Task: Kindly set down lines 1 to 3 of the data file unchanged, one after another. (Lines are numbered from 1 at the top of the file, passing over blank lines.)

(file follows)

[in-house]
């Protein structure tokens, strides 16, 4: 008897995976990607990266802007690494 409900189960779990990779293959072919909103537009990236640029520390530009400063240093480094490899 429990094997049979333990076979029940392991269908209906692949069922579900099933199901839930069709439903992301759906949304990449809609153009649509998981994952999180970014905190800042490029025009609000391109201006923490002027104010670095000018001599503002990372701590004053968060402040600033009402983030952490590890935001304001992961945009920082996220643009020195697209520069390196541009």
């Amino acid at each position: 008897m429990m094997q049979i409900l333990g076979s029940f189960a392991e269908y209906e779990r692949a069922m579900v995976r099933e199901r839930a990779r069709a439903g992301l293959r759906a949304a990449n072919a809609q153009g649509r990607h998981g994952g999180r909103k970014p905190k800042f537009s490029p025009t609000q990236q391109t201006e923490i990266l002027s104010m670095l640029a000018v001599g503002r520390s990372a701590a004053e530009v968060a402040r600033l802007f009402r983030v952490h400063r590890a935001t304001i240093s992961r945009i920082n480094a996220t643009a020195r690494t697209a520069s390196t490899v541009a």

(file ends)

[in-house]
């Protein structure tokens, strides 16, 4: 008897995976990607990266802007690494 409900189960779990990779293959072919909103537009990236640029520390530009400063240093480094490899 429990094997049979333990076979029940392991269908209906692949069922579900099933199901839930069709439903992301759906949304990449809609153009649509998981994952999180970014905190800042490029025009609000391109201006923490002027104010670095000018001599503002990372701590004053968060402040600033009402983030952490590890935001304001992961945009920082996220643009020195697209520069390196541009």
């Amino acid at each position: 008897m429990m094997q049979i409900l333990g076979s029940f189960a392991e269908y209906e779990r692949a069922m579900v995976r099933e199901r839930a990779r069709a439903g992301l293959r759906a949304a990449n072919a809609q153009g649509r990607h998981g994952g999180r909103k970014p905190k800042f537009s490029p025009t609000q990236q391109t201006e923490i990266l002027s104010m670095l640029a000018v001599g503002r520390s990372a701590a004053e530009v968060a402040r600033l802007f009402r983030v952490h400063r590890a935001t304001i240093s992961r945009i920082n480094a996220t643009a020195r690494t697209a520069s390196t490899v541009a």